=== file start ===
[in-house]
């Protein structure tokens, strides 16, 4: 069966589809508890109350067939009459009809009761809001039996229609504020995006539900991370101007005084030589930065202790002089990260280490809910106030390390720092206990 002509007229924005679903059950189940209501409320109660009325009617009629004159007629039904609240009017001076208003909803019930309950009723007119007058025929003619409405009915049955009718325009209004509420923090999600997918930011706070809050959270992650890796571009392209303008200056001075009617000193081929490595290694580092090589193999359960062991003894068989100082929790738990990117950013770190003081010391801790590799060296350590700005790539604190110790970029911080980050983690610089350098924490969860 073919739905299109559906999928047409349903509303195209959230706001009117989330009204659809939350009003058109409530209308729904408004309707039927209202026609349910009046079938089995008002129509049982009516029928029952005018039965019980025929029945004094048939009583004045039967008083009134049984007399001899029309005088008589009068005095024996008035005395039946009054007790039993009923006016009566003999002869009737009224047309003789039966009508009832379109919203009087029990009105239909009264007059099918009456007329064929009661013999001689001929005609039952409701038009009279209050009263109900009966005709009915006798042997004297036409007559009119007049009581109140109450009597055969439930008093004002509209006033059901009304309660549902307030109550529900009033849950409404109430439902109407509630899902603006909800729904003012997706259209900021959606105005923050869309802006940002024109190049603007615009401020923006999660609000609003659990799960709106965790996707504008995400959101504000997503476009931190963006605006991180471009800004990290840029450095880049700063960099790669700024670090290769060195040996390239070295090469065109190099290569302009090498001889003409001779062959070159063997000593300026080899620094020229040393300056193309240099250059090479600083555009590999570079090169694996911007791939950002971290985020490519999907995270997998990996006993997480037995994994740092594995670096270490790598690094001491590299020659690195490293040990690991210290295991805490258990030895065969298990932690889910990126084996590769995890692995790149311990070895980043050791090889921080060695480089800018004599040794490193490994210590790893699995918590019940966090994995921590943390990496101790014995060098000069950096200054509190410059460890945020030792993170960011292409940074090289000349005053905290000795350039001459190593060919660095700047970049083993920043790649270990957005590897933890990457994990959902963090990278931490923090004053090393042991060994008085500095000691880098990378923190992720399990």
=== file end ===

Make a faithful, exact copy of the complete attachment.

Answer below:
[in-house]
């Protein structure tokens, strides 16, 4: 069966589809508890109350067939009459009809009761809001039996229609504020995006539900991370101007005084030589930065202790002089990260280490809910106030390390720092206990 002509007229924005679903059950189940209501409320109660009325009617009629004159007629039904609240009017001076208003909803019930309950009723007119007058025929003619409405009915049955009718325009209004509420923090999600997918930011706070809050959270992650890796571009392209303008200056001075009617000193081929490595290694580092090589193999359960062991003894068989100082929790738990990117950013770190003081010391801790590799060296350590700005790539604190110790970029911080980050983690610089350098924490969860 073919739905299109559906999928047409349903509303195209959230706001009117989330009204659809939350009003058109409530209308729904408004309707039927209202026609349910009046079938089995008002129509049982009516029928029952005018039965019980025929029945004094048939009583004045039967008083009134049984007399001899029309005088008589009068005095024996008035005395039946009054007790039993009923006016009566003999002869009737009224047309003789039966009508009832379109919203009087029990009105239909009264007059099918009456007329064929009661013999001689001929005609039952409701038009009279209050009263109900009966005709009915006798042997004297036409007559009119007049009581109140109450009597055969439930008093004002509209006033059901009304309660549902307030109550529900009033849950409404109430439902109407509630899902603006909800729904003012997706259209900021959606105005923050869309802006940002024109190049603007615009401020923006999660609000609003659990799960709106965790996707504008995400959101504000997503476009931190963006605006991180471009800004990290840029450095880049700063960099790669700024670090290769060195040996390239070295090469065109190099290569302009090498001889003409001779062959070159063997000593300026080899620094020229040393300056193309240099250059090479600083555009590999570079090169694996911007791939950002971290985020490519999907995270997998990996006993997480037995994994740092594995670096270490790598690094001491590299020659690195490293040990690991210290295991805490258990030895065969298990932690889910990126084996590769995890692995790149311990070895980043050791090889921080060695480089800018004599040794490193490994210590790893699995918590019940966090994995921590943390990496101790014995060098000069950096200054509190410059460890945020030792993170960011292409940074090289000349005053905290000795350039001459190593060919660095700047970049083993920043790649270990957005590897933890990457994990959902963090990278931490923090004053090393042991060994008085500095000691880098990378923190992720399990």